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Modeling gene expression using chromatin features in various cellular contexts

Xianjun Dong1, Melissa C Greven1, Anshul Kundaje2, Sarah Djebali3, James B Brown4, Chao Cheng5, Thomas R Gingeras6, Mark Gerstein5, Roderic Guigó3, Ewan Birney7 and Zhiping Weng1*

Author affiliations

1 Program in Bioinformatics and Integrative Biology, Department of Biochemistry and Molecular Pharmacology, University of Massachusetts Medical School, Worcester, MA 01605, USA

2 Department of Computer Science, Stanford University, 318 Campus Drive, Stanford, CA 94304, USA

3 Centre for Genomic Regulation (CRG) and UPF, Dr. Aiguader, 88, 08003 Barcelona, Spain

4 Department of Statistics, University of California, Berkeley, 367 Evans Hall, University of California, Berkeley, Berkeley, CA 94720, USA

5 Computational Biology and Bioinformatics Program, Yale University, 266 Whitney Ave, New Haven, CT 06511, USA

6 Cold Spring Harbor Laboratory, Genome Center, Woodbury, New York 11797, USA

7 Vertebrate Genomics Group, European Bioinformatics Institute (EMBL-EBI), Wellcome Trust Genome Campus, Hinxton, Cambridgeshire, CB10 1SA, UK

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Citation and License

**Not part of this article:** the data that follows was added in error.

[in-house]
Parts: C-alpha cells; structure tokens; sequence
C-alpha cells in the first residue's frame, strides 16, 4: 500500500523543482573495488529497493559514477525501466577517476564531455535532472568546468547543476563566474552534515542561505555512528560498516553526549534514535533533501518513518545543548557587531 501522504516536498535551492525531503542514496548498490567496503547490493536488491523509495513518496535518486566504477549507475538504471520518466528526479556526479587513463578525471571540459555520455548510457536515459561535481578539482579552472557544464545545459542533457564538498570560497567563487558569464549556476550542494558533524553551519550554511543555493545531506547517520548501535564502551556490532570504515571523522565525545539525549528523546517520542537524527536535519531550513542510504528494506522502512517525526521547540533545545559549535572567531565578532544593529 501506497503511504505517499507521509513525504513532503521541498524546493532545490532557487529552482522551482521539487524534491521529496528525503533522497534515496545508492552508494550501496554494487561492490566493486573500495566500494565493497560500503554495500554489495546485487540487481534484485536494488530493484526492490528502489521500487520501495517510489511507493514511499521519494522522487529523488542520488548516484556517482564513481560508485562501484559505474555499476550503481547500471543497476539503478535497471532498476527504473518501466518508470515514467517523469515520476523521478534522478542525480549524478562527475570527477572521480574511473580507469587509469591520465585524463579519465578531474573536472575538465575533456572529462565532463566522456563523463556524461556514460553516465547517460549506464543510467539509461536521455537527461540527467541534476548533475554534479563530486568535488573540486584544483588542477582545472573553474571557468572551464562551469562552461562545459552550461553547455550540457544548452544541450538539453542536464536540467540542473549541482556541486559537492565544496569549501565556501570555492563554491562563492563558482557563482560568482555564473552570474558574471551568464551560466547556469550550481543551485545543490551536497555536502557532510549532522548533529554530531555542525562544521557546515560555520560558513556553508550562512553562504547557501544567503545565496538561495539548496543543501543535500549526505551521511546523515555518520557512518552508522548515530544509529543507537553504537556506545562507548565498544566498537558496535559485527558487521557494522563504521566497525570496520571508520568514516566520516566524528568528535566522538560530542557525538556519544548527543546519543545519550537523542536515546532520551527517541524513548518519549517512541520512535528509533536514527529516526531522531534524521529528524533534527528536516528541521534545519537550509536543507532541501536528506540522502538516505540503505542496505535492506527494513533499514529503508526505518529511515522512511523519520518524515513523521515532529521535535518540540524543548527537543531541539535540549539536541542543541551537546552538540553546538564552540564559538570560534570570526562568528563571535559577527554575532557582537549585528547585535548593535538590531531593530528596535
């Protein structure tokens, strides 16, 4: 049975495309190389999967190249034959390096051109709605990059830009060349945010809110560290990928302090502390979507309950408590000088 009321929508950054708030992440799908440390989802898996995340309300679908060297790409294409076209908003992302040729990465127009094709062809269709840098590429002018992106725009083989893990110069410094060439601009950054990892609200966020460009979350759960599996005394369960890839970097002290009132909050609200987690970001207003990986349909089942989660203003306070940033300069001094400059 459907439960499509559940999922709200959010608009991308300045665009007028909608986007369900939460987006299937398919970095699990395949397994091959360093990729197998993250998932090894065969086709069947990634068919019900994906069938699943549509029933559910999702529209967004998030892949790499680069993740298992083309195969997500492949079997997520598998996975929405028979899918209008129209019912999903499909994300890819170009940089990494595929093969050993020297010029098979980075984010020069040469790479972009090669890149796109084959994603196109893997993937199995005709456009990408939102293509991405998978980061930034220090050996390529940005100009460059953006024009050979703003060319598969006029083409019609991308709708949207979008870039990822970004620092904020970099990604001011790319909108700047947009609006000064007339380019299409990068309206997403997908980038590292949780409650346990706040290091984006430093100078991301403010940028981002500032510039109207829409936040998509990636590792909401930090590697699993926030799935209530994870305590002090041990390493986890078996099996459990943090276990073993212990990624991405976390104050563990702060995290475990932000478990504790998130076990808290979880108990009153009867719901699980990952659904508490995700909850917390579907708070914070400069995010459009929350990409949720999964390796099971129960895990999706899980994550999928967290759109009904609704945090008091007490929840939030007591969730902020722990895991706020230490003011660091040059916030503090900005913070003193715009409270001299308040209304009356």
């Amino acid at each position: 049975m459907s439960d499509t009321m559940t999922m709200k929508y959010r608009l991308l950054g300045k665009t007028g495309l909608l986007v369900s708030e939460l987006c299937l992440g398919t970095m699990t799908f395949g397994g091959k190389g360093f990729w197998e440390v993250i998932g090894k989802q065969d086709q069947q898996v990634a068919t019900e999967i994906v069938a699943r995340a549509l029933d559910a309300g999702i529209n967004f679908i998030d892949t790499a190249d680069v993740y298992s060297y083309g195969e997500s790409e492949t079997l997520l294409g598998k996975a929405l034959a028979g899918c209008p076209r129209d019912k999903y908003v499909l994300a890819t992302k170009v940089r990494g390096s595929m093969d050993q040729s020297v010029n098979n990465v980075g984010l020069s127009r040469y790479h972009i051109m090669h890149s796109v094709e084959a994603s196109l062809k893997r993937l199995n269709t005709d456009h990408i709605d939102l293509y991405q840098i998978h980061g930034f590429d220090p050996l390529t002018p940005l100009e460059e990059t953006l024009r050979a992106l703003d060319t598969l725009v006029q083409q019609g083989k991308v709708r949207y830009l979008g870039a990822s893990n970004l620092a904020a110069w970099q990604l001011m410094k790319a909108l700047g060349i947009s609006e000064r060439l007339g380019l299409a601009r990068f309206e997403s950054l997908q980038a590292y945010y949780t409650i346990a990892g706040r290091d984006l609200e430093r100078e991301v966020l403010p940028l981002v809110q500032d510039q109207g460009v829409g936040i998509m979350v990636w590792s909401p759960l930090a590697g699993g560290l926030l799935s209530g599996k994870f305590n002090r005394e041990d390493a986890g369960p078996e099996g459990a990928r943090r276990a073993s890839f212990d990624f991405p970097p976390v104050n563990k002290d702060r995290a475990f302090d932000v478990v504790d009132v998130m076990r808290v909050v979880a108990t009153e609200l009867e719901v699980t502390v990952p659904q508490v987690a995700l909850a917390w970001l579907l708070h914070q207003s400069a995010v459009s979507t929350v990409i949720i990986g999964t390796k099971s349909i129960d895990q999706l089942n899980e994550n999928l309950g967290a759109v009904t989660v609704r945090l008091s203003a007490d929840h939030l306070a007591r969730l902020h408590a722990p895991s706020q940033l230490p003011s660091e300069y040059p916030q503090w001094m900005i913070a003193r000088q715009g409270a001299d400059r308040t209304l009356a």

Genome Biology 2012, 13:R53  doi:10.1186/gb-2012-13-9-r53

Published: 5 September 2012

Abstract

Background

Previous work has demonstrated that chromatin feature levels correlate with gene expression. The ENCODE project enables us to further explore this relationship using an unprecedented volume of data. Expression levels from more than 100,000 promoters were measured using a variety of high-throughput techniques applied to RNA extracted by different protocols from different cellular compartments of several human cell lines. ENCODE also generated the genome-wide mapping of eleven histone marks, one histone variant, and DNase I hypersensitivity sites in seven cell lines.

Results

We built a novel quantitative model to study the relationship between chromatin features and expression levels. Our study not only confirms that the general relationships found in previous studies hold across various cell lines, but also makes new suggestions about the relationship between chromatin features and gene expression levels. We found that expression status and expression levels can be predicted by different groups of chromatin features, both with high accuracy. We also found that expression levels measured by CAGE are better predicted than by RNA-PET or RNA-Seq, and different categories of chromatin features are the most predictive of expression for different RNA measurement methods. Additionally, PolyA+ RNA is overall more predictable than PolyA- RNA among different cell compartments, and PolyA+ cytosolic RNA measured with RNA-Seq is more predictable than PolyA+ nuclear RNA, while the opposite is true for PolyA- RNA.

Conclusions

Our study provides new insights into transcriptional regulation by analyzing chromatin features in different cellular contexts.